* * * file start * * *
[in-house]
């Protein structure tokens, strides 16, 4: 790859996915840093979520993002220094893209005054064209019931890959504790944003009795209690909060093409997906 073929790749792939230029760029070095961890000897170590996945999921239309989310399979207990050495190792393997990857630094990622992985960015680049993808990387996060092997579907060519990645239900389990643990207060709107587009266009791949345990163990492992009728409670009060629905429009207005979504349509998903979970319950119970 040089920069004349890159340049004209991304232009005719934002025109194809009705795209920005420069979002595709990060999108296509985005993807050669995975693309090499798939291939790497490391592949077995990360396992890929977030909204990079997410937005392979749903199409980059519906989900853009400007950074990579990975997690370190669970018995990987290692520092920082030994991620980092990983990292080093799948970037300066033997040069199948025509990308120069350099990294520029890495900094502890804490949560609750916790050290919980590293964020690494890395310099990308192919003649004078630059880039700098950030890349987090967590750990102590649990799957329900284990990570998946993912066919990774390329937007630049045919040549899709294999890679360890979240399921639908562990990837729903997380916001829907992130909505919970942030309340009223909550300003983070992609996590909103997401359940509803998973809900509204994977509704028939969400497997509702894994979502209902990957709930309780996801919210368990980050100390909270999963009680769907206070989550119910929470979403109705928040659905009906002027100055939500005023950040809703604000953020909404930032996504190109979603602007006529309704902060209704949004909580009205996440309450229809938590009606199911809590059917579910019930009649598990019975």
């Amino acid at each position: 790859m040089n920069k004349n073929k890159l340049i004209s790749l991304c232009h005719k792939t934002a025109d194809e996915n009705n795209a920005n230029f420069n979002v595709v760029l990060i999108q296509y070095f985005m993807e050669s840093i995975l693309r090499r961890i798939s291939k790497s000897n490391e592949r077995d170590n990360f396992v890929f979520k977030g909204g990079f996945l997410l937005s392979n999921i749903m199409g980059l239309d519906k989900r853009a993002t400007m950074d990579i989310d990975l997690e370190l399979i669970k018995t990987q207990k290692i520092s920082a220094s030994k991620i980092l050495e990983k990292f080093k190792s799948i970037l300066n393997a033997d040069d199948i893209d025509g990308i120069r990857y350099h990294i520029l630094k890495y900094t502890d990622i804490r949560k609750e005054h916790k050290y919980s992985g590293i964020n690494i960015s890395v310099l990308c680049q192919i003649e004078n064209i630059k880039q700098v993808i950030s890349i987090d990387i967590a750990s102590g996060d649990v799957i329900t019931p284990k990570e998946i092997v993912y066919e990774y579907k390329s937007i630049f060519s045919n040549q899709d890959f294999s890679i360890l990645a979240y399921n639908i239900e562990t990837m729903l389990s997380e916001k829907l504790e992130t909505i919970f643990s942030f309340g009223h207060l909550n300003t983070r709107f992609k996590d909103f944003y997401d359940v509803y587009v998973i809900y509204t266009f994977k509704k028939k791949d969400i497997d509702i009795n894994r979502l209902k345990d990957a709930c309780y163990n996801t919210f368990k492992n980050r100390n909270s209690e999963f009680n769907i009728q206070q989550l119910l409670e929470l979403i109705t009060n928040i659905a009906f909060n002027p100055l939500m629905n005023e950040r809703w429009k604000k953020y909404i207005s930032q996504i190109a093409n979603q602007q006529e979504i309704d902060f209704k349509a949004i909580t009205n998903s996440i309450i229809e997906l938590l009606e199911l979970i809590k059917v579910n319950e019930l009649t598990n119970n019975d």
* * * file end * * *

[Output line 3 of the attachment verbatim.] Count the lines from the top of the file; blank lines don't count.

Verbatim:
């Amino acid at each position: 790859m040089n920069k004349n073929k890159l340049i004209s790749l991304c232009h005719k792939t934002a025109d194809e996915n009705n795209a920005n230029f420069n979002v595709v760029l990060i999108q296509y070095f985005m993807e050669s840093i995975l693309r090499r961890i798939s291939k790497s000897n490391e592949r077995d170590n990360f396992v890929f979520k977030g909204g990079f996945l997410l937005s392979n999921i749903m199409g980059l239309d519906k989900r853009a993002t400007m950074d990579i989310d990975l997690e370190l399979i669970k018995t990987q207990k290692i520092s920082a220094s030994k991620i980092l050495e990983k990292f080093k190792s799948i970037l300066n393997a033997d040069d199948i893209d025509g990308i120069r990857y350099h990294i520029l630094k890495y900094t502890d990622i804490r949560k609750e005054h916790k050290y919980s992985g590293i964020n690494i960015s890395v310099l990308c680049q192919i003649e004078n064209i630059k880039q700098v993808i950030s890349i987090d990387i967590a750990s102590g996060d649990v799957i329900t019931p284990k990570e998946i092997v993912y066919e990774y579907k390329s937007i630049f060519s045919n040549q899709d890959f294999s890679i360890l990645a979240y399921n639908i239900e562990t990837m729903l389990s997380e916001k829907l504790e992130t909505i919970f643990s942030f309340g009223h207060l909550n300003t983070r709107f992609k996590d909103f944003y997401d359940v509803y587009v998973i809900y509204t266009f994977k509704k028939k791949d969400i497997d509702i009795n894994r979502l209902k345990d990957a709930c309780y163990n996801t919210f368990k492992n980050r100390n909270s209690e999963f009680n769907i009728q206070q989550l119910l409670e929470l979403i109705t009060n928040i659905a009906f909060n002027p100055l939500m629905n005023e950040r809703w429009k604000k953020y909404i207005s930032q996504i190109a093409n979603q602007q006529e979504i309704d902060f209704k349509a949004i909580t009205n998903s996440i309450i229809e997906l938590l009606e199911l979970i809590k059917v579910n319950e019930l009649t598990n119970n019975d």